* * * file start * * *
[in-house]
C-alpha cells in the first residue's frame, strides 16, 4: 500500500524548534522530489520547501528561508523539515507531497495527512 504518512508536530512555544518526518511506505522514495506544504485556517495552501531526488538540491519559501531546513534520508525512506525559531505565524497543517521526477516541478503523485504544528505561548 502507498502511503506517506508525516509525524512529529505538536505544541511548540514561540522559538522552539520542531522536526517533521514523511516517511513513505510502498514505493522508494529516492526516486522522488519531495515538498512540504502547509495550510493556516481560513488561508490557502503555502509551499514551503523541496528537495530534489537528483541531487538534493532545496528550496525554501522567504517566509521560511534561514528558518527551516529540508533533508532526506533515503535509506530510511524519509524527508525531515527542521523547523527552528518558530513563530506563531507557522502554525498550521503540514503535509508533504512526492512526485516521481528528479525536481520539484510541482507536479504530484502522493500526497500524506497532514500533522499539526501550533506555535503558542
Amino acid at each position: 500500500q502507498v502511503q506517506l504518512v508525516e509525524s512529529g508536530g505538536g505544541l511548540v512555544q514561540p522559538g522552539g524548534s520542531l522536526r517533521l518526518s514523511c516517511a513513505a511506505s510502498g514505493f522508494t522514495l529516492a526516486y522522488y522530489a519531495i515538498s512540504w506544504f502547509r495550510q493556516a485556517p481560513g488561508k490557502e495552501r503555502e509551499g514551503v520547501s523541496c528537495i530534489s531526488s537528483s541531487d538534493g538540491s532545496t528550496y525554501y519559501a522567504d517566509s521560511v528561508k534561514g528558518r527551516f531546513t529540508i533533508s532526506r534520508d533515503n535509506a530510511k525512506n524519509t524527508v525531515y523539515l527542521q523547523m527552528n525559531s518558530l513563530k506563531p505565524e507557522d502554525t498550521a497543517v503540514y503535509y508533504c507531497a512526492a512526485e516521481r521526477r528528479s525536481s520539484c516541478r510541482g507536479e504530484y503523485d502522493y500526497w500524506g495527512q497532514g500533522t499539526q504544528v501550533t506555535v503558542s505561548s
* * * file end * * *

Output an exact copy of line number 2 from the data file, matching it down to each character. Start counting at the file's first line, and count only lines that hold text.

C-alpha cells in the first residue's frame, strides 16, 4: 500500500524548534522530489520547501528561508523539515507531497495527512 504518512508536530512555544518526518511506505522514495506544504485556517495552501531526488538540491519559501531546513534520508525512506525559531505565524497543517521526477516541478503523485504544528505561548 502507498502511503506517506508525516509525524512529529505538536505544541511548540514561540522559538522552539520542531522536526517533521514523511516517511513513505510502498514505493522508494529516492526516486522522488519531495515538498512540504502547509495550510493556516481560513488561508490557502503555502509551499514551503523541496528537495530534489537528483541531487538534493532545496528550496525554501522567504517566509521560511534561514528558518527551516529540508533533508532526506533515503535509506530510511524519509524527508525531515527542521523547523527552528518558530513563530506563531507557522502554525498550521503540514503535509508533504512526492512526485516521481528528479525536481520539484510541482507536479504530484502522493500526497500524506497532514500533522499539526501550533506555535503558542